The Three Lions have nearly bowled 26 overs in the back of a length mark, where they have picked up 16 wickets. It is also an area of weakness for the Pakistani batters, who only strike at 86.8 in the good length area and 127.4 when pitched even backwards. Not just that, Buttler on the eve of the final also indicated that there is a possibility that Mark Wood would be fit in time for the final.
If that is the case, Pakistan are in for a long night. Wood naturally hits that 8-10m length, which really puts the Pakistani batters in a whole lot of trouble. Six of his nine wickets in the tournament have come off that length. And, we also saw how that length was mighty effective for Pakistan in their opener against India.
Even in his absence, it is a length that comes naturally to the likes of Curran, Jordan and Woakes, which in reality, will make it a proper contest between the two teams.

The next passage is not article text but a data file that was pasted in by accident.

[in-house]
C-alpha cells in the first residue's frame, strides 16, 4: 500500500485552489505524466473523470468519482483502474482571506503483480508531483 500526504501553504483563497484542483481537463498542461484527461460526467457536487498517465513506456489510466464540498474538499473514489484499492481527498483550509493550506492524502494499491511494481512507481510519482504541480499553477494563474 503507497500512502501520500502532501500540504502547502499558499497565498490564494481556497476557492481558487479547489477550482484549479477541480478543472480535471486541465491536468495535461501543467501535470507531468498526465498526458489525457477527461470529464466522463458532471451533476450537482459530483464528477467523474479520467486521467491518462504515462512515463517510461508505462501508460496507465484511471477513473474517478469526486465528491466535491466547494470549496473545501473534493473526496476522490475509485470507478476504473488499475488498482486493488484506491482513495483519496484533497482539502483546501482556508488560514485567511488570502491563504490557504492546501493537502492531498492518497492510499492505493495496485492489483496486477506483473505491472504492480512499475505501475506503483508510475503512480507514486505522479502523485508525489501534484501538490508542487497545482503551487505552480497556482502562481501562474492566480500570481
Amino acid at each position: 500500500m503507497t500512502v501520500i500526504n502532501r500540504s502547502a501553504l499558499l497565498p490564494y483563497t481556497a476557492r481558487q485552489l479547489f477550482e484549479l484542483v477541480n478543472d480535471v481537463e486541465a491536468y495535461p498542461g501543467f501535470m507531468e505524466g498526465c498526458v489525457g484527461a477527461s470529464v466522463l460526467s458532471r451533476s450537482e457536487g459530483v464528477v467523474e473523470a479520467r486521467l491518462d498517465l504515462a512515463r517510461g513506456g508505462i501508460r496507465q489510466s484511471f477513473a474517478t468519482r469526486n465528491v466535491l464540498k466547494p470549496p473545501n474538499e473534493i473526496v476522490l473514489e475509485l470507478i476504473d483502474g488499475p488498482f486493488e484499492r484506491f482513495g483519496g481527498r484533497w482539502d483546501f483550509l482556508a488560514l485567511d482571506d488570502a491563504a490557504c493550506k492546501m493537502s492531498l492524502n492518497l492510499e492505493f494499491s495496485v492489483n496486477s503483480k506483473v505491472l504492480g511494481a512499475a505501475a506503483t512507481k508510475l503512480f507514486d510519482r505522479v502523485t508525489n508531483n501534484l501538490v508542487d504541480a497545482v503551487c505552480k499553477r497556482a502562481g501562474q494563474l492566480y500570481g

Yup, the mighty MCG, or as you would by now know, the rain bowl of Australia. There is heavy rain in the lead-up to the final, a high 80% of precipitation predicted for the day of the final and the same percentage on the reserve day. Unlike group stage games, at least ten overs have to be bowled to force a result.
Adil Rashid vs Babar: 77 runs, 25.7 average and three dismissals
Haris Rauf vs Hales: 26 runs, 13 average, 92.9 strike-rate and two dismissals
Shadab Khan vs Buttler: 21 runs, 10.5 average, 100 strike-rate and two dismissals
Liam Livingstone vs Rauf: 59 runs, 268.4 strike-rate and zero dismissal
Pakistan will remain unchanged, having found their ideal XI during the tournament
Pakistan: Mohammad Rizwan (wk), Babar Azam (c), Mohammad Haris, Shan Masood, Iftikhar Ahmed, Shadab Khan, Mohammad Nawaz, Mohammad Wasim Jr, Naseem Shah, Haris Rauf, Shaheen Afridi
If Dawid Malan and Mark Wood are deemed fit, England will definitely take the risk and play them in the final. Otherwise, expect them to retain the same line-up that brilliantly went past India.
England: Jos Buttler (c & wk), Alex Hales, Philip Salt/Dawid Malan, Ben Stokes, Harry Brook, Liam Livingstone, Moeen Ali, Sam Curran, Chris Woakes, Chris Jordan/Mark Wood, Adil Rashid